Thursday, 4 February 2010

MPs' Expenses [UPDATED]

This an absolutely glorious subject. MP - the only occupation in the country where it's apparently OK to commit tax evasion of the worst kind, in some cases tantamount to fraud, and get away with it.

Nick Robinson threw a bit of clarity into the matter with the publication of Sir Thomas Legg's report into MP's expenses. Or not. Actually, Mr. Robinson pointed out that it's a right old mess.

I seem to remember in the back half of the last Parliamentary session, the Government introducing a Bill (now an Act) to establish the wonderfully named Independent Parliamentary Standard Authority (IPSA) to establish and regulate a new expenses regime. This Bill was despicably short, and was touted by the Government as a panacea solution to this awful problem.

I think we can say with some certainty that it isn't. It isn't even close.

I raised the problem of MP's expenses with my own MP - her own expenses, incidentally, were modest compared to some, but she is a Labour MP. I highlighted the fact that I was concerned about the apparent independence of IPSA, or particularly, it's lack of it. It reports to Parliament. It is set up by Parliament, to regulate Parliament, and reports to Parliament. Anyone spot a potential problem there?

The other major issue I have with it is that it has no method of enforcement for MPs, particularly with regard to discipline, which remains in the hands of the Standards and Privileges Committee, a component of - you guessed it - Parliament. The argument for this is that you shouldn't have an unelected body, i.e. IPSA, being able to force an elected representative from office. That power should reside only with others who are democratically elected, or ultimately, the electorate.

I suggested that IPSA should continue to maintain it's level of expertise from judges, accountants and ex-members of the House of Commons, but that it should also apply to the House of Lords and that an important component of it should be a citizens' jury, responsible for administering discipline to MPs and Lords alike when required.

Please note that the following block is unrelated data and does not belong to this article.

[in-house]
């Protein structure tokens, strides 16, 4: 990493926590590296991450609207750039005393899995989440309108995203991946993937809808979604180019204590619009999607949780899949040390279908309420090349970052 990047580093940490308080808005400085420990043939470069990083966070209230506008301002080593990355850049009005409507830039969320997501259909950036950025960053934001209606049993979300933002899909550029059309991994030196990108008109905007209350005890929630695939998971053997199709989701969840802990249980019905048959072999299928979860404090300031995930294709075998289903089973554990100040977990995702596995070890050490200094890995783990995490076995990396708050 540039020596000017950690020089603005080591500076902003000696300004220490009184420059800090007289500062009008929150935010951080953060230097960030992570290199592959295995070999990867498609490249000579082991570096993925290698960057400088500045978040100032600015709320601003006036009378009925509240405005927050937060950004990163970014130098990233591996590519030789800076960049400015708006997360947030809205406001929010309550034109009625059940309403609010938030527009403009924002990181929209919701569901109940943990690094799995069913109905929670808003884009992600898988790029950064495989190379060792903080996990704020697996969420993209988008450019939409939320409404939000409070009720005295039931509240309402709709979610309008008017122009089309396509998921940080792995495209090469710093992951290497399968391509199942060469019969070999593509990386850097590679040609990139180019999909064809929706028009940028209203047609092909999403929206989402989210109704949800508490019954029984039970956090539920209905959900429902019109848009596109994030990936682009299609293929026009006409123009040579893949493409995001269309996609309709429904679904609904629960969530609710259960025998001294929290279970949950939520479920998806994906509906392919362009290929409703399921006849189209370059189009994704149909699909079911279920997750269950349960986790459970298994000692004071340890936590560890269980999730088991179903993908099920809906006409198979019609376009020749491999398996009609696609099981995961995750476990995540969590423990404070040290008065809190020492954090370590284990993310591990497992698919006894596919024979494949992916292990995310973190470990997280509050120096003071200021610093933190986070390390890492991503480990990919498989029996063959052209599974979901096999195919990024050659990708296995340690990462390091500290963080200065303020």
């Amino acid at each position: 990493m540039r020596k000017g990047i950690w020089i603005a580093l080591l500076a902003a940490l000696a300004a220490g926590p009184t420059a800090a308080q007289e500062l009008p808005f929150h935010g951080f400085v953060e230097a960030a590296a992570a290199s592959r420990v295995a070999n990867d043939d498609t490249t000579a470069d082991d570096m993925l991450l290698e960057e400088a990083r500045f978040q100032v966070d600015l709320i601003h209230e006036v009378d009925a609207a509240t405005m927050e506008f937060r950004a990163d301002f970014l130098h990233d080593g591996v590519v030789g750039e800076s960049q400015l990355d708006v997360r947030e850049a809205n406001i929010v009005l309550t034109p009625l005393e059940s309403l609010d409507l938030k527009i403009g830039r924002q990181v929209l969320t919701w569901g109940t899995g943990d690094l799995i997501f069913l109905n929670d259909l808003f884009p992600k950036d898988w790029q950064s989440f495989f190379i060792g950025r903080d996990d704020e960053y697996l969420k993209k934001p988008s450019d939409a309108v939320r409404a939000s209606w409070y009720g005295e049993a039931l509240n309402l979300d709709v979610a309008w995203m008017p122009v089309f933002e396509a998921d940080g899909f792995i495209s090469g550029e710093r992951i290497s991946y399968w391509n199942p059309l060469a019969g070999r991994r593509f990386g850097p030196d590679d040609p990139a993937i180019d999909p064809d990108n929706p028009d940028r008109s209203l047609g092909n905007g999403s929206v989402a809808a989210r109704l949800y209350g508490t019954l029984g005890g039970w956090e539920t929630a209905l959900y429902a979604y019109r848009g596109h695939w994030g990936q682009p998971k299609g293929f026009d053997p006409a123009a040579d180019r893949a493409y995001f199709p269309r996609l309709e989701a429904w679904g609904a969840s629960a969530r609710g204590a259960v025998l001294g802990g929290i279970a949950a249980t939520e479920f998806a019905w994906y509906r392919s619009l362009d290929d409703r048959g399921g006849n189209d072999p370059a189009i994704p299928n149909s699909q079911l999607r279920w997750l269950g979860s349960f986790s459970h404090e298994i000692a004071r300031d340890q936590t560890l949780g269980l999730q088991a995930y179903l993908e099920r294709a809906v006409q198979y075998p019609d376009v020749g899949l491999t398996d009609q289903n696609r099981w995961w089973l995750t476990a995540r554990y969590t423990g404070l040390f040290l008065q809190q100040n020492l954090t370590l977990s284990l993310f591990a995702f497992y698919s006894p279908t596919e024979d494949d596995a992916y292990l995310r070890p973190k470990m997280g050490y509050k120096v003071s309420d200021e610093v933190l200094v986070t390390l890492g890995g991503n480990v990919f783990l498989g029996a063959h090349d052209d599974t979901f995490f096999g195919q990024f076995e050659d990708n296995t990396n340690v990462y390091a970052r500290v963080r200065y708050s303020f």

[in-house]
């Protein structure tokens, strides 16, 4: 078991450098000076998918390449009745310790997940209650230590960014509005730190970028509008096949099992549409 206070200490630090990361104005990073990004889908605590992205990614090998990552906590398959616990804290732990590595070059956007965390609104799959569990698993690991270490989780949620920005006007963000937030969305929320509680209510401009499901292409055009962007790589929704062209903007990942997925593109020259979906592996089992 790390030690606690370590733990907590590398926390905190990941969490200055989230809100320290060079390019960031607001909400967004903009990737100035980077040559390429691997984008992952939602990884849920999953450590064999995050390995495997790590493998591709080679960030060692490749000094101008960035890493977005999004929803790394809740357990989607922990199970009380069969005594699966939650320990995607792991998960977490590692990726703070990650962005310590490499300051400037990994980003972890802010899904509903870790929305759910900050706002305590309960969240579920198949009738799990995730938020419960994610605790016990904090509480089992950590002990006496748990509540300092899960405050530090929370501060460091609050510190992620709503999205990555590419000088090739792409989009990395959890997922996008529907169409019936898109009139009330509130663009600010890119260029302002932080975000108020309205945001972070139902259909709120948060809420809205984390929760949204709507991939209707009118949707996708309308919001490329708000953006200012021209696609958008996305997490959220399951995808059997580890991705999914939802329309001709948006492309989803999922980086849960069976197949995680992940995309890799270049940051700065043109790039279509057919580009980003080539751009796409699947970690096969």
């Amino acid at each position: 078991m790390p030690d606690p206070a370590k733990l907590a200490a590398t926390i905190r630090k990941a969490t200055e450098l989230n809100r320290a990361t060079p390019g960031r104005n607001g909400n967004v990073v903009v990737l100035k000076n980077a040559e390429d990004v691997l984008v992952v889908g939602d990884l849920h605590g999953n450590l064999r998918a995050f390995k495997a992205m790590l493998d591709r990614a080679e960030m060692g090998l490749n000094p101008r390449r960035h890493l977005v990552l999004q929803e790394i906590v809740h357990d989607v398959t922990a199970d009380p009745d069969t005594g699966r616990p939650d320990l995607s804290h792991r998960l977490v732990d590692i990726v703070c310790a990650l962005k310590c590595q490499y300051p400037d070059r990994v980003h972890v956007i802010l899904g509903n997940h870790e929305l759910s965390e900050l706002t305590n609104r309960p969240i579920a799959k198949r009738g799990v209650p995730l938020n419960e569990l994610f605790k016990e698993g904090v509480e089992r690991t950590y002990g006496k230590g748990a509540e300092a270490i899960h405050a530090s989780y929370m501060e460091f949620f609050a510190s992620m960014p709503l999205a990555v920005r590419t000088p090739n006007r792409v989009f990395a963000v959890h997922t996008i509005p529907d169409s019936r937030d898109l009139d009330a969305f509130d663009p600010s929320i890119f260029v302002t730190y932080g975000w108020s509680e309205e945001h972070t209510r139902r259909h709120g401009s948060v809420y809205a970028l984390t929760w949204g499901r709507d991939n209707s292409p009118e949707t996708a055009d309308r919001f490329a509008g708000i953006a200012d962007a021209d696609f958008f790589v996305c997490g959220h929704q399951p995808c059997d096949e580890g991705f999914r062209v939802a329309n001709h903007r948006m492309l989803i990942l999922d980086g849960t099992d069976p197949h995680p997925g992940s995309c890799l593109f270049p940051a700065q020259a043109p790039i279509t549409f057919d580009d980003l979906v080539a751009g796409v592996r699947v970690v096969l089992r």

My representations were passed onto the Ministry of Justice. They fobbed me off.

But, these issues aside, another one has reared its ugly head - the fact that they can't even seem to agree on what the expenses regime should be, let alone how to implement it.

Dear legislators, it's quite simple. Stop acting like benefit thieves. If the existing system is too open to abuse, scrap it. Pay all legislators a salary, like virtually everyone else who works for a living. No expenses, no allowances, nothing. If they need staff, staff should be employed by Parliament, and thus on Parliament's payroll. If they need a second home, provide basic but adequate accommodation (owned by the State) that they can use free of charge. No more duck houses. No more 'flipping' second homes. No more egg whisks. No more claiming for satellite TV.

This attitude of Parliamentary independence from the Monarch has served us well as we evolved from an autocracy to a democracy. But it is no longer appropriate. It is time, now, for an attitude of Parliamentary accountability to the People.


Guido has a lovely summary of which MPs are being forced to repay what. Plus some well-deserved vitriolic bile towards the thieving swine. He has cheerfully called it Porkbusters. It makes me laugh!

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